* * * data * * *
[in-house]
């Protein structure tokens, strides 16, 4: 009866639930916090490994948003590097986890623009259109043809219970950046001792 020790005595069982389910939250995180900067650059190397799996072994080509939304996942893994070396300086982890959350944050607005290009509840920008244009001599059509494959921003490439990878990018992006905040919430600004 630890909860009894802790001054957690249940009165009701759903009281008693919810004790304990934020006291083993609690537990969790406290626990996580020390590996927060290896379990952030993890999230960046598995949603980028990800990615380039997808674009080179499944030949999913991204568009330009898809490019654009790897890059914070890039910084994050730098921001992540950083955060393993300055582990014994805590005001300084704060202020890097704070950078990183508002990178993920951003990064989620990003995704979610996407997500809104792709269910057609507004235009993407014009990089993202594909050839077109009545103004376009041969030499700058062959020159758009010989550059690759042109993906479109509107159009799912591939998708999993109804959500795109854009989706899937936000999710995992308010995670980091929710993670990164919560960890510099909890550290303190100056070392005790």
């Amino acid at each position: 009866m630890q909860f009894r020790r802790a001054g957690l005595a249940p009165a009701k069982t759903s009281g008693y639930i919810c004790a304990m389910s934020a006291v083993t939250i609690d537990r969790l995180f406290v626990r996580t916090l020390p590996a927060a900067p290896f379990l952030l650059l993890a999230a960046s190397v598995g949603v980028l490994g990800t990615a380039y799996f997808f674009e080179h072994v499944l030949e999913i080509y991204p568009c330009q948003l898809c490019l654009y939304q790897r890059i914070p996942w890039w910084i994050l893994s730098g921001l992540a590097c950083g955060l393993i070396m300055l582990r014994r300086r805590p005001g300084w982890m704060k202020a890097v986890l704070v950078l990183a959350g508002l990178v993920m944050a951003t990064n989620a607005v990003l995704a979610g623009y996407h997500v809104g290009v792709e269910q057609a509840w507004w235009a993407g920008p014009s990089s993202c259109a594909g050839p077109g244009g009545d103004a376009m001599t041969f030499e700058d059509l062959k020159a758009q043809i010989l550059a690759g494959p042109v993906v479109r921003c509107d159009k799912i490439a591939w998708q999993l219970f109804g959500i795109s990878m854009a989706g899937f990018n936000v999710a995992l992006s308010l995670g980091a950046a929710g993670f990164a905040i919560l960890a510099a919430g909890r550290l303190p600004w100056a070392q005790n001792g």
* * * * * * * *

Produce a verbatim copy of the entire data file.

[in-house]
């Protein structure tokens, strides 16, 4: 009866639930916090490994948003590097986890623009259109043809219970950046001792 020790005595069982389910939250995180900067650059190397799996072994080509939304996942893994070396300086982890959350944050607005290009509840920008244009001599059509494959921003490439990878990018992006905040919430600004 630890909860009894802790001054957690249940009165009701759903009281008693919810004790304990934020006291083993609690537990969790406290626990996580020390590996927060290896379990952030993890999230960046598995949603980028990800990615380039997808674009080179499944030949999913991204568009330009898809490019654009790897890059914070890039910084994050730098921001992540950083955060393993300055582990014994805590005001300084704060202020890097704070950078990183508002990178993920951003990064989620990003995704979610996407997500809104792709269910057609507004235009993407014009990089993202594909050839077109009545103004376009041969030499700058062959020159758009010989550059690759042109993906479109509107159009799912591939998708999993109804959500795109854009989706899937936000999710995992308010995670980091929710993670990164919560960890510099909890550290303190100056070392005790």
């Amino acid at each position: 009866m630890q909860f009894r020790r802790a001054g957690l005595a249940p009165a009701k069982t759903s009281g008693y639930i919810c004790a304990m389910s934020a006291v083993t939250i609690d537990r969790l995180f406290v626990r996580t916090l020390p590996a927060a900067p290896f379990l952030l650059l993890a999230a960046s190397v598995g949603v980028l490994g990800t990615a380039y799996f997808f674009e080179h072994v499944l030949e999913i080509y991204p568009c330009q948003l898809c490019l654009y939304q790897r890059i914070p996942w890039w910084i994050l893994s730098g921001l992540a590097c950083g955060l393993i070396m300055l582990r014994r300086r805590p005001g300084w982890m704060k202020a890097v986890l704070v950078l990183a959350g508002l990178v993920m944050a951003t990064n989620a607005v990003l995704a979610g623009y996407h997500v809104g290009v792709e269910q057609a509840w507004w235009a993407g920008p014009s990089s993202c259109a594909g050839p077109g244009g009545d103004a376009m001599t041969f030499e700058d059509l062959k020159a758009q043809i010989l550059a690759g494959p042109v993906v479109r921003c509107d159009k799912i490439a591939w998708q999993l219970f109804g959500i795109s990878m854009a989706g899937f990018n936000v999710a995992l992006s308010l995670g980091a950046a929710g993670f990164a905040i919560l960890a510099a919430g909890r550290l303190p600004w100056a070392q005790n001792g």